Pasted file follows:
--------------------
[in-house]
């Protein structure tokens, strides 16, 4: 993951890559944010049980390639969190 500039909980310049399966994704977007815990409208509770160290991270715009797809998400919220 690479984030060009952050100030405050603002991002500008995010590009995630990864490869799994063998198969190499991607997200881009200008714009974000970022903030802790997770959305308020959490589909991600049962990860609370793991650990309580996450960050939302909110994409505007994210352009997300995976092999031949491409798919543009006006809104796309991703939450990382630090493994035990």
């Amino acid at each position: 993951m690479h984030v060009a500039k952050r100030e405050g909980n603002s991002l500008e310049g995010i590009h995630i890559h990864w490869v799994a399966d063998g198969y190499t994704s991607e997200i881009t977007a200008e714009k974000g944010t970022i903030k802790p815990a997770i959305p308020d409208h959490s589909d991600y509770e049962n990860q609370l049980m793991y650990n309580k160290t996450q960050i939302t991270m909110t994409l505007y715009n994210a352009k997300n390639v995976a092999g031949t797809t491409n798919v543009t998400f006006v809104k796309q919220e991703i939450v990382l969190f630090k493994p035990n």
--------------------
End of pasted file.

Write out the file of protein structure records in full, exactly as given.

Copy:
[in-house]
């Protein structure tokens, strides 16, 4: 993951890559944010049980390639969190 500039909980310049399966994704977007815990409208509770160290991270715009797809998400919220 690479984030060009952050100030405050603002991002500008995010590009995630990864490869799994063998198969190499991607997200881009200008714009974000970022903030802790997770959305308020959490589909991600049962990860609370793991650990309580996450960050939302909110994409505007994210352009997300995976092999031949491409798919543009006006809104796309991703939450990382630090493994035990």
């Amino acid at each position: 993951m690479h984030v060009a500039k952050r100030e405050g909980n603002s991002l500008e310049g995010i590009h995630i890559h990864w490869v799994a399966d063998g198969y190499t994704s991607e997200i881009t977007a200008e714009k974000g944010t970022i903030k802790p815990a997770i959305p308020d409208h959490s589909d991600y509770e049962n990860q609370l049980m793991y650990n309580k160290t996450q960050i939302t991270m909110t994409l505007y715009n994210a352009k997300n390639v995976a092999g031949t797809t491409n798919v543009t998400f006006v809104k796309q919220e991703i939450v990382l969190f630090k493994p035990n």